Association for Behavior Analysis International

The Association for Behavior Analysis International® (ABAI) is a nonprofit membership organization with the mission to contribute to the well-being of society by developing, enhancing, and supporting the growth and vitality of the science of behavior analysis through research, education, and practice.


10th International Conference; Stockholm, Sweden; 2019

Event Details

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Symposium #40
CE Offered: BACB
Parents as Agents: Applications and Cultural Background Considerations of Parent Training Procedures for Behavior Change
Sunday, September 29, 2019
3:00 PM–3:50 PM
Stockholm Waterfront Congress Centre, Level 2, C2
Area: CBM; Domain: Translational
Chair: Andresa De Souza (University of Missouri St. Louis)
CE Instructor: Andresa De Souza, Ph.D.

Parents and caregivers play an important role in the success and maintenance of gains achieved with behavioral procedures. Therefore, parents should be actively included and engaged in their child's intervention process. In addition, parents can also be the main agent of change and be trained how to implement behavioral interventions to promote socially relevant changes in their child's behavior. This symposium will explore two clinical applications for behavior change in which parents were the implementers. First, Abigail Kennedy will present a study that evaluated the effects of a parent-implemented deferred time-out procedure (i.e., a hands-free method in which the child learns to independently sit in contingent observation time-out) on the reduction of challenging behavior in four children with typical development. Next, Maegan Pisman will discuss the results of a study that implemented behavioral skills training (BST) with two mother-son dyads to train the parent how to implement behavioral strategies to improve child-parent interaction and to teach mands and tacts to their child who had a diagnosis of autism spectrum disorder (ASD). Finally, Marie-Hélène Konrad will reflect on the importance of considering families' cultural background while designing and implementing parent training procedures in clinical settings.

Instruction Level: Intermediate
Keyword(s): Caregiver training, Cultural practices, Deferred time-out, Natural-environment teaching
Target Audience:

Clinicians, practitioners, and master students


An Evaluation of “Deferred Time-Out:”A Passive Enforcement Procedure for Contingent Observation Time-Out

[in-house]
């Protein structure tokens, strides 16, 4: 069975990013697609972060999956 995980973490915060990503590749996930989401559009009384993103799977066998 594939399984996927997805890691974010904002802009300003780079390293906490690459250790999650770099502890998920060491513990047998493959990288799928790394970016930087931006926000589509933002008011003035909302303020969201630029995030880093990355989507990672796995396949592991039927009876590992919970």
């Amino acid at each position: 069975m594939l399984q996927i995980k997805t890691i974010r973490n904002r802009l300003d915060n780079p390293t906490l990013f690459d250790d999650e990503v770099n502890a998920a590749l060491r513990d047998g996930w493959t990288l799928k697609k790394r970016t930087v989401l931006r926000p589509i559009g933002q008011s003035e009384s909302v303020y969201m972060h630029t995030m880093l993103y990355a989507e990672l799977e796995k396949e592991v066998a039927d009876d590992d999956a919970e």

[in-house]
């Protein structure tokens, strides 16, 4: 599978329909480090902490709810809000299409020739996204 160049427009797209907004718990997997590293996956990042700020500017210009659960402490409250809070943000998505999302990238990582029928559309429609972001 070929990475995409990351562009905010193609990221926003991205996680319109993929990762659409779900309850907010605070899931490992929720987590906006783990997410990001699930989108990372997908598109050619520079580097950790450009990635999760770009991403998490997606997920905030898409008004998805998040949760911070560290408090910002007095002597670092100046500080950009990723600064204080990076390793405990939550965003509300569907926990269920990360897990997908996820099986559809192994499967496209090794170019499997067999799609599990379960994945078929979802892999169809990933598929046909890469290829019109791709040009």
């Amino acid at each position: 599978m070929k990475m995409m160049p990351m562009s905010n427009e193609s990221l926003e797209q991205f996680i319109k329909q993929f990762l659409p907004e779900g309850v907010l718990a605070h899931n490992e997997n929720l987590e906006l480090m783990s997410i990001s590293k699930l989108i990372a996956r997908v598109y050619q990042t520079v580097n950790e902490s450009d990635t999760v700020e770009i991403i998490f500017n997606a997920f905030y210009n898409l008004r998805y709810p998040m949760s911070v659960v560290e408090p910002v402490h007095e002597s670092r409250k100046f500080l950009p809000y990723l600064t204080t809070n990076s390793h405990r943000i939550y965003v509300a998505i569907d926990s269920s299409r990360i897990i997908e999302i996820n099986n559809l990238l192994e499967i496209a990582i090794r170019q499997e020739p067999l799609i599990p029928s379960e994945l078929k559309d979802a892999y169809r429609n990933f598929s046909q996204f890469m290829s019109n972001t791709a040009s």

(Service Delivery)
ABIGAIL KENNEDY (Munroe Meyer Institute, University of Nebraska Medical Center), Shelby Wolf (Munroe-Meyer Institute, University of Nebraska Medical Center), Jordan David Lill (University of Nebraska - Medical Center), William J. Warzak (University of Nebraska Medical Center)

Time-out is one of the most widely disseminated and commonly used behavioral interventions for managing problem behavior in early childhood. Although time-out has been shown to be an effective method for reducing children’s problem behavior, time-out resistance is nonetheless prevalent, and has the potential to increase caregivers' use of more intrusive and effortful implementation methods and negatively affect parental adherence. Deferred time-out (DTO) is a hands-free method for training children to sit in contingent observation time-out, and may provide an alternative to put-backs, back-up rooms, and other more restrictive methods that have been used to enforce the time-out location. The purpose of the present study was to evaluate the effect of DTO implemented by trained caregivers on time-out resistance. Participants were four children and their caregivers. DTO reduced the latency to comply with the time-out instruction and the duration of time-out trials for three of four participants. Additionally, overall improvements in initial command compliance were observed for all participants, and caregivers generally found DTO to be an acceptable approach for children’s problem behavior. This research contributes to time-out and parent training literature by increasing our understanding regarding DTO as a method for improving compliance with parents' instructions with contingent observation time-out.